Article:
In August, one weekend, we decided it was time. We started pulling it apart, taking everything out and breaking down the walls. We knew that if it was going to happen, it had to get done outside of heating season - spray foam insulation and radiator moving really can't be done when it's nasty cold outside.
It was yuck, gross, disgusting (Noah's recent phrase) behind the walls - at some point in the past, there had been a fire up there somewhere, therefore, in addition to 100 years of dust, there was nasty soot inside the walls.
The demolition seemed like it took forever! We just kept working and taking things out and working some more. How could such a little space have so much packed into it?? We took something like 6 carloads over to the dump, in addition to filling our weekly garbage for all of August and September.
This room was one of the first that we changed up when we moved in, we painted it to go with our towels and bathroom accessories. Unfortunately, we used Behr paint, more appropriately referred to as glue paint. Any place where the shower curtain touched the paint, it peeled off and looked nasty. The room is so small, that I don't have any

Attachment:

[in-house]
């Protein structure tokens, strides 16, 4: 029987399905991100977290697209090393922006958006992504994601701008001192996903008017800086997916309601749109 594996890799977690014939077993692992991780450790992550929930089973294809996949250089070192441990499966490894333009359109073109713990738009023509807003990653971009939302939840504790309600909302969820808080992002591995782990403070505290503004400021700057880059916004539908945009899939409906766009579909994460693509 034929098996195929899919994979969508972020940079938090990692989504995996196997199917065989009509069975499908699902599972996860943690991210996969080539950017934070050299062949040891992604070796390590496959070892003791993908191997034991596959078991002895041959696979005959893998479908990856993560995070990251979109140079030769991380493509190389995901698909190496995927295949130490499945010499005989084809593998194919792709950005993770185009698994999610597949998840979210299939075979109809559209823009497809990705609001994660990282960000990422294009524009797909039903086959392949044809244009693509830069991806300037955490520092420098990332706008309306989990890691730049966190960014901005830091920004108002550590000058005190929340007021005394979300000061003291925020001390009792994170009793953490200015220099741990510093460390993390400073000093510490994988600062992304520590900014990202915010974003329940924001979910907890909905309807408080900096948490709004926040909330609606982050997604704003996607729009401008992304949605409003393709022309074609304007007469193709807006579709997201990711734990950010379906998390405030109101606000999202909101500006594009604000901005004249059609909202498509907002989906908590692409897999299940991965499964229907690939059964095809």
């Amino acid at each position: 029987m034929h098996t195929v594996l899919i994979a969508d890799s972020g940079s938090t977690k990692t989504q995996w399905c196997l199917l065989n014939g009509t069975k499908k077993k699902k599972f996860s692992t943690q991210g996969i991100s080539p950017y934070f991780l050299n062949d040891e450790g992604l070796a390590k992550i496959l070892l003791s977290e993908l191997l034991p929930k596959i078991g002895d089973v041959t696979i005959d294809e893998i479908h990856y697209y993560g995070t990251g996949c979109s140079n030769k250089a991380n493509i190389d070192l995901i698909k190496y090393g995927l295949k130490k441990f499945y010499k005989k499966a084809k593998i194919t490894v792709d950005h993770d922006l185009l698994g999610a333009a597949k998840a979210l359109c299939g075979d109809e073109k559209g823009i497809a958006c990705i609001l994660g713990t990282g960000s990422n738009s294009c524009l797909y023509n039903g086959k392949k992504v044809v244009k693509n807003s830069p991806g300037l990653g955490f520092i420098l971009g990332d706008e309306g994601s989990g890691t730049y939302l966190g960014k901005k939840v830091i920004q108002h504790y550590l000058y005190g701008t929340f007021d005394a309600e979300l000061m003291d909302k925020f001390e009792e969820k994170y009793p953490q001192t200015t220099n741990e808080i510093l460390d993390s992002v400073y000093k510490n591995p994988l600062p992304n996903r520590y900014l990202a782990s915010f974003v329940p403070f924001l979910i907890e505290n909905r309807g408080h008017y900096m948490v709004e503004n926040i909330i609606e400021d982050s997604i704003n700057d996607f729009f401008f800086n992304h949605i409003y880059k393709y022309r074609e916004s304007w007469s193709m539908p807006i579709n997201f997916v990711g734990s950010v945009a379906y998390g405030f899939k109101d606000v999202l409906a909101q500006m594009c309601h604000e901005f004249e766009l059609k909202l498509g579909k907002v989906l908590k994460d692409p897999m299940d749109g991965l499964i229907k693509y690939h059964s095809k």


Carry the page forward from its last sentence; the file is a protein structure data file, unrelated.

really good "pre" photos, we just couldn't get in there to take pics, not to mention that the bathroom isn't really a place where a lot of great photo-ops take place! The whole room was on an outside wall when the house was built, and had the gabled ceiling thing going on. There was only one sink on that 5 foot wall because the gabled ceiling would take up the headspace for the other sink (if there had been one). 50 or 60 years ago, another bedroom was added making the gable by the sink useless - it sloped only because nobody bothered to raise it up when the new roof went past it. The biggest motivation to tearing everything out was to get more headroom in this space, so we hired ourselves a competent framer (and we interviewed a few that left us wondering) and raised the roof!
You can see in the picture here the new studs heading straight up from where the angle started. The shower is still an exterior wall, so it gets to keep its unique angled ceiling.
We got spray foam insulation on the exterior wall, always a must when you only have 2x4 walls
and live in a drafty old place like this! Most of our projects start because we want to make our house more efficient (aka - reduce the heat bills), or at least include an insulation component.
With this small of space, we couldn't find a sheetrock crew that would meet our $$ expectations. They would have to come back to our house 5 times, but not for long enough to make it count for them. So, we ended up installing that ourselves. Good thing Brian is getting good at taping and mudding drywall. And, look at how patient he is... He welcomes a little learner in to "help" him with the work!